To tantalize means to tease or torment someone with the promise of something that is desirable but unattainable. It involves presenting someone with something that they want, only to keep it out of their reach, either intentionally or unintentionally.
Tantalize is a transitive verb.
Tease, torment, provoke, entice, tempt, allure, attract, excite, provoke.
Satisfy, gratify, content, fulfill.
|Part of Speech||Words|
|Noun||tantalisers, tantalus, tantaluses, tantaliser, tantalization, tantalizers, tantalizations, tantalizer|
|Verb||tantalized, tantalize, tantalizing, tantalise, tantalizes|
The aroma of the freshly baked cake tantalized him as he waited for dinner to be served.
The exclusive club tantalized her with the promise of entry but never sent her an invitation.
The exotic vacation packages on display tantalized her with the promise of adventure and luxury.
The tantalizing aroma of freshly baked bread wafted through the air, filling the kitchen with an irresistible scent that teased the senses, beckoning all who caught a whiff to indulge in the warm, crusty goodness that awaited them, as the golden loaves emerged from the oven, their tempting allure amplified by the crackling sound as they cooled, their tantalizing textures and flavors promising a culinary experience that would delight taste buds and leave a lasting impression, a true testament to the power of food to captivate and satisfy.
The word “tantalize” comes from the story of Tantalus in Greek mythology, who was punished by the gods for his arrogance by being forced to stand in a pool of water with a fruit tree hanging overhead, perpetually taunted by his thirst and hunger as the water and fruit retreated from his grasp. Today, the word is used to describe situations in which something desirable is dangled in front of someone but kept out of reach, often creating a sense of frustration or disappointment.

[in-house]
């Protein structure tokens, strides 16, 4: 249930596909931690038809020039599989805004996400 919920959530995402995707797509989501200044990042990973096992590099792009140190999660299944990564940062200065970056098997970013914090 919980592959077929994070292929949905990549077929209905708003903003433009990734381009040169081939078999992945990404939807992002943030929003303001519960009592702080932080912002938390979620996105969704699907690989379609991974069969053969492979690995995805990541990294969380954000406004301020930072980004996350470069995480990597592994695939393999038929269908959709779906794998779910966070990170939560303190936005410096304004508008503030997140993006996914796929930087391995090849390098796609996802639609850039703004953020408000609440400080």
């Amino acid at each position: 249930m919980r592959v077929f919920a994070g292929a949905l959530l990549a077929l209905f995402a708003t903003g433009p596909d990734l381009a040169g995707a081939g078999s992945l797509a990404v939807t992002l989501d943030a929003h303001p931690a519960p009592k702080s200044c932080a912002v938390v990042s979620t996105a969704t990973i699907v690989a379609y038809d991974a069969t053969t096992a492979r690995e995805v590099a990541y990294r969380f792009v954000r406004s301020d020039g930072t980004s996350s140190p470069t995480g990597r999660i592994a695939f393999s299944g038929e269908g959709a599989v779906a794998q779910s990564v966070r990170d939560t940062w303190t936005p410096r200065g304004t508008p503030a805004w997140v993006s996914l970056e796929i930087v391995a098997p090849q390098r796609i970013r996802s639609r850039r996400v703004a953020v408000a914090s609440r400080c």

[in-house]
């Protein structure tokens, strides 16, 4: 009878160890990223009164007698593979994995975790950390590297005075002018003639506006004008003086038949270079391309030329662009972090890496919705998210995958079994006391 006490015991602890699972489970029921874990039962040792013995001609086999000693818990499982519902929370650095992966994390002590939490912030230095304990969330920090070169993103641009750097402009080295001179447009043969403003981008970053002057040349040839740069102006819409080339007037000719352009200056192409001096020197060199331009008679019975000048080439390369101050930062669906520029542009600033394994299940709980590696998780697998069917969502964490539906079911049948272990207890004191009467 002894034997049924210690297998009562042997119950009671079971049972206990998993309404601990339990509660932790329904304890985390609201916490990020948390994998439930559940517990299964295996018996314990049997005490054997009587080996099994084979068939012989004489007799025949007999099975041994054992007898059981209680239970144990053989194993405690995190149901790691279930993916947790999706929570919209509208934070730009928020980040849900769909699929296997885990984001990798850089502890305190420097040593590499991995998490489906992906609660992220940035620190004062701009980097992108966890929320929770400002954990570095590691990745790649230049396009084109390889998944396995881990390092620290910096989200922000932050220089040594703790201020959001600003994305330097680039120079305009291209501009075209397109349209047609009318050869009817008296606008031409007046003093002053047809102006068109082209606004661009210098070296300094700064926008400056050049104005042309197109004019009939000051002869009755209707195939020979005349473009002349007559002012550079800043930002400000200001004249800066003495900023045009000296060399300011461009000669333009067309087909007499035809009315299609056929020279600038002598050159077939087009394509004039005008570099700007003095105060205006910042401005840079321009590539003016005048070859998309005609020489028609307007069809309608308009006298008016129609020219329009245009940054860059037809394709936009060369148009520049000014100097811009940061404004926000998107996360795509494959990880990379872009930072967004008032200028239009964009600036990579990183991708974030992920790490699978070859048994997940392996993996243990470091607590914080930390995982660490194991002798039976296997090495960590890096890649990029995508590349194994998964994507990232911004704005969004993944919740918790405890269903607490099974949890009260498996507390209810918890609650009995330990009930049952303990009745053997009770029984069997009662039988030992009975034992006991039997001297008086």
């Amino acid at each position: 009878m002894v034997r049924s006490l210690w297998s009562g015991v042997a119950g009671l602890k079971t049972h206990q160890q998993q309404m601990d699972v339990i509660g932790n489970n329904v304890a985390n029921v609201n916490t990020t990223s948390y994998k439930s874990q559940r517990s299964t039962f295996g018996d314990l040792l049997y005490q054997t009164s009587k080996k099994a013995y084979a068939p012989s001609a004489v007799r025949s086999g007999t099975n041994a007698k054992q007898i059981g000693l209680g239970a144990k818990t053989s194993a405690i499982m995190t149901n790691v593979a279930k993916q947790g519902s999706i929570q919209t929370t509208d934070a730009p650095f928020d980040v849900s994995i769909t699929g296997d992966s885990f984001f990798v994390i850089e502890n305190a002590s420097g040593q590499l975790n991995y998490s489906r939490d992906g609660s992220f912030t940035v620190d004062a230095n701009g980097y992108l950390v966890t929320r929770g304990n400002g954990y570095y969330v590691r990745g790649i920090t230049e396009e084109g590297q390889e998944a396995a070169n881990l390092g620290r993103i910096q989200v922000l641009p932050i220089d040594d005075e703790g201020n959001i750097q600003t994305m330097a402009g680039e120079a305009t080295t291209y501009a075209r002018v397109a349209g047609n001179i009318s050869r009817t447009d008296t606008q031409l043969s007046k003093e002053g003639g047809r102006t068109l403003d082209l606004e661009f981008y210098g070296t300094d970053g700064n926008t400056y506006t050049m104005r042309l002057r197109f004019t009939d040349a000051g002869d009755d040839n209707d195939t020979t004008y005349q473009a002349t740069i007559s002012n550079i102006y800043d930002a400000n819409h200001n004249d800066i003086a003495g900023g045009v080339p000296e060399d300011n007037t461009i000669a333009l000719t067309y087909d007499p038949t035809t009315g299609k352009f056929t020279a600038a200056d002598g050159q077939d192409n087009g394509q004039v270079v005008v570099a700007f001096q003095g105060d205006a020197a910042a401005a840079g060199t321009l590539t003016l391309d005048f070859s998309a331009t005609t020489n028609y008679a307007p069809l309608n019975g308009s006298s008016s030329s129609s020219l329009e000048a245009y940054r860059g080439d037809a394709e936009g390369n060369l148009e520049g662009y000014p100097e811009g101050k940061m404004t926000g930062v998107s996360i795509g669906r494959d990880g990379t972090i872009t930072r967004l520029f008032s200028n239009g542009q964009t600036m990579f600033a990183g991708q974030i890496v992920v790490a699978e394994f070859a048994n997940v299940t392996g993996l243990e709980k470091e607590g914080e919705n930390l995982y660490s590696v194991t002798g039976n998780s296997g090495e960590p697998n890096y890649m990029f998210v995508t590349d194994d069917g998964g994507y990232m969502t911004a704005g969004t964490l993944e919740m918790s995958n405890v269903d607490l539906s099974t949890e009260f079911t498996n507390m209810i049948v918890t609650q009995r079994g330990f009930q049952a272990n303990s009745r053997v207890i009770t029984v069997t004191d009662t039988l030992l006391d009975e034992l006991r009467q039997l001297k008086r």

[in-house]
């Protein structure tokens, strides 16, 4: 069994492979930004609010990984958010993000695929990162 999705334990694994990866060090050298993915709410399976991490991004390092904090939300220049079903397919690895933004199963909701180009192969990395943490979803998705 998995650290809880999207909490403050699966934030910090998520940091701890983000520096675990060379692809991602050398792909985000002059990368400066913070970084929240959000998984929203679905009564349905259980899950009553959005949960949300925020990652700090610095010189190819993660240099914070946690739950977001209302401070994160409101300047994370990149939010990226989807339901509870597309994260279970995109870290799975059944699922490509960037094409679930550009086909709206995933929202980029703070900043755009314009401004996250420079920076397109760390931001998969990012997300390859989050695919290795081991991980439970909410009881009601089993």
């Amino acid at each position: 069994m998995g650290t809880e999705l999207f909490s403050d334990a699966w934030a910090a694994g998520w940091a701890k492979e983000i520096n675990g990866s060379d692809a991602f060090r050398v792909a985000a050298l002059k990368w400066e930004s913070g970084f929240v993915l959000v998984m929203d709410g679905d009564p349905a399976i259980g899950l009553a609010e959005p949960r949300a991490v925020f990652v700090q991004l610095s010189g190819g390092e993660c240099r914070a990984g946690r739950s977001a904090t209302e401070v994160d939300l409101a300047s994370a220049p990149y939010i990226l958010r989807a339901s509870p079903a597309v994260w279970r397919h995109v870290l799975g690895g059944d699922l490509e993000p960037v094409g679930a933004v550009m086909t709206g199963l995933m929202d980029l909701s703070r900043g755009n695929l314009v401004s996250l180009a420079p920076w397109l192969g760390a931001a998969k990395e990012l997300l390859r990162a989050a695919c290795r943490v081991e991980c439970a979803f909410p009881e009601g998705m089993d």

Tantalize is often used in situations where someone is tempting or teasing someone else with something that they want, but that they cannot have or cannot access. For example, a restaurant might tantalize its customers with the aroma of fresh food, or a store might tantalize shoppers with the promise of a sale. In more personal contexts, someone might tantalize another person with flirtatious behavior or suggestive words or actions.
Tantalize can be used with prefixes and suffixes to create new words with similar meanings. For example, the prefix “de-” can be added to “tantalize” to create “detantalize,” which means to remove the temptation or allure of something. The suffix “-ing” can be added to “tantalize” to create “tantalizing,” which is an adjective used to describe something that is highly tempting or alluring.
In everyday usage, the word “tantalize” is often used to describe situations in which someone is being teased or tempted with something desirable. It can be used to convey a sense of frustration or disappointment, as well as a sense of excitement or anticipation. The word “tantalize” can be a useful tool for writers and speakers who want to describe situations in which someone is being tempted or teased, or who want to create a sense of anticipation or desire.